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Rehabilitating the cons

I frequently troll political and social blogs, where activist films resonate strongly with receptive audiences willing to take up the torch, and I can state without fear of contradiction that our newfound interconnectivity has given us an unprecedented ability to bitch and moan, and pretend to take action. 'Armchair activism' - as tiff's Thom Powers dubs it in our Audience story this month - is rampant. We've all become little Neros, sitting in front of our keyboards while Rome burns, filling bandwidth with verbal masturbation without bothering to take a leap into the physical action required in order to manifest change.
June 1, 2008

I frequently troll political and social blogs, where activist films resonate strongly with receptive audiences willing to take up the torch, and I can state without fear of contradiction that our newfound interconnectivity has given us an unprecedented ability to bitch and moan, and pretend to take action. ‘Armchair activism’ – as TIFF’s Thom Powers dubs it in our Audience story this month – is rampant. We’ve all become little Neros, sitting in front of our keyboards while Rome burns, filling bandwidth with verbal masturbation without bothering to take a leap into the physical action required in order to manifest change.

In fact, the whole system has become so perfectly inert that it’s easy to see a Machiavellian hand, some plotting intelligence pulling strings behind a curtain like in the Wizard of Oz, or doling out bread as we indulge ourselves in electronic circuses. Consider that Oz reference when you next visit a discussion board only to find it populated with the inevitably loud and opinionated critics, themselves without brains, hearts or the courage required to sign a real name to their beliefs.

And, in light of our ironically vocal and vociferous apathy, government and corporations have become immune to public opinion, hidden behind bulwarks of lawyers and public relations firms, barely offering even a casual glance over the parapets at the madding crowds below.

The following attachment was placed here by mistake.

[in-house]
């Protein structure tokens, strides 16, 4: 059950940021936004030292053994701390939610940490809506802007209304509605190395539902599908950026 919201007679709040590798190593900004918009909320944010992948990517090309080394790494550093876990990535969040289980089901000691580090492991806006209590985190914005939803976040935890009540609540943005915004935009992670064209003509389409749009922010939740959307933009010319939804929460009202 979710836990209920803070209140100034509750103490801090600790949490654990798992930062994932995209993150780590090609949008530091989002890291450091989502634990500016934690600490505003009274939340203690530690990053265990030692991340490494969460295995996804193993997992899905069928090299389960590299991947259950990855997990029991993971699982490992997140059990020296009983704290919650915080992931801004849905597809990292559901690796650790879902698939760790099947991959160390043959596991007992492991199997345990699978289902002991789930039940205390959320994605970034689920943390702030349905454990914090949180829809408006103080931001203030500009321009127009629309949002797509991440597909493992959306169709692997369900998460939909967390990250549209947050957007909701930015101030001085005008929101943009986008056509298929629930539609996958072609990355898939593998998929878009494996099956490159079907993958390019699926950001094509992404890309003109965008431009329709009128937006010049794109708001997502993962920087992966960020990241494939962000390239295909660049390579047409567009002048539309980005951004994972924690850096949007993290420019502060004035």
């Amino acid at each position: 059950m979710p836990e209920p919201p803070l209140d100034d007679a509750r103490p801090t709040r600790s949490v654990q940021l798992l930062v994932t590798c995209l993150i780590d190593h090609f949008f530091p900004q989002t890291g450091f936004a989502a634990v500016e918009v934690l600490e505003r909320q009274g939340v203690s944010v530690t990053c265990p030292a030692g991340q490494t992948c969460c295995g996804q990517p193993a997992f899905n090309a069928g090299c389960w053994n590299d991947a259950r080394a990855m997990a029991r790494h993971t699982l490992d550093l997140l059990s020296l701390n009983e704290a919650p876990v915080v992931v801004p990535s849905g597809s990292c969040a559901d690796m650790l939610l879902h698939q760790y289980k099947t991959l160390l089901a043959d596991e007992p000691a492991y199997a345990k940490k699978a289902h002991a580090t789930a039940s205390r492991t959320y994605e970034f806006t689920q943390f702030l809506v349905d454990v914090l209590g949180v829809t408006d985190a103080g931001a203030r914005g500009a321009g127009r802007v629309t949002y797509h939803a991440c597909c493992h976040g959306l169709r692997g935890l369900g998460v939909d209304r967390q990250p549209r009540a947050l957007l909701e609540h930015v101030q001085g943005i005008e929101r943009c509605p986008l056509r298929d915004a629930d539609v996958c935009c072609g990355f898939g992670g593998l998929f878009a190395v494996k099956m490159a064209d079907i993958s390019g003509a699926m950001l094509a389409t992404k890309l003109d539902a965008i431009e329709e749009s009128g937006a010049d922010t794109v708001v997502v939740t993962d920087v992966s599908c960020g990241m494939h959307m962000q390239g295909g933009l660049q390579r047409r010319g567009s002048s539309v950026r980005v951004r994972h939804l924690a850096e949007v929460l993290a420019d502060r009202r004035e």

What film or collection of films can assail such institutionalized and regimented dispassion? Since the turn of the millennium, we have been awash with films that take up a cause, or one side of an argument, in the hopes of convincing those already predisposed to believe. Our natural disposition is to call them advocacy films, but they’re not. Advocacy films have an inherent altruism to them – they are a labor of love in the face of overwhelming odds. Instead, what we’re swimming in are projects espousing an opinion or political stance, more often than not bereft of the cloak of righteousness that tends to shelter advocacy efforts.

We have to aspire to be more than propagandists of the ‘anti’ – of the ‘con.’ If our goal is more than entertainment (which, it must be said, is a perfectly admirable goal in itself), then we have to be truth tellers. We have to be fair educators and, above all else, we have to be motivators. We have to be revolutionaries, even if we package those messages in the down-home charm of an Al Gore lecture.

But at all costs, we must avoid piling on just for the sake of it, adding to the voices cursing the darkness just because that’s where the PR mileage is. I don’t believe in a mass media-driven tipping point towards social and political action. Instead, I believe that without that cornerstone of truthfulness, of good journalism, each one of these efforts has an opposite effect, and creates an immunity in the viewer and a resistance against taking imperative real-world action.

Brendan Christie,
Editor

About The Author
Selina Chignall joins the realscreen team as a staff writer. Prior to working with rs, she covered lobbying activity at Hill Times Publishing. She also spent a year covering the Hill as a journalist with iPolitics. Her beat focused on youth, education, democratic reform, innovation and infrastructure. She holds a Master of Arts in Journalism from Western University and a Honours Bachelor of Arts from the University of Toronto.

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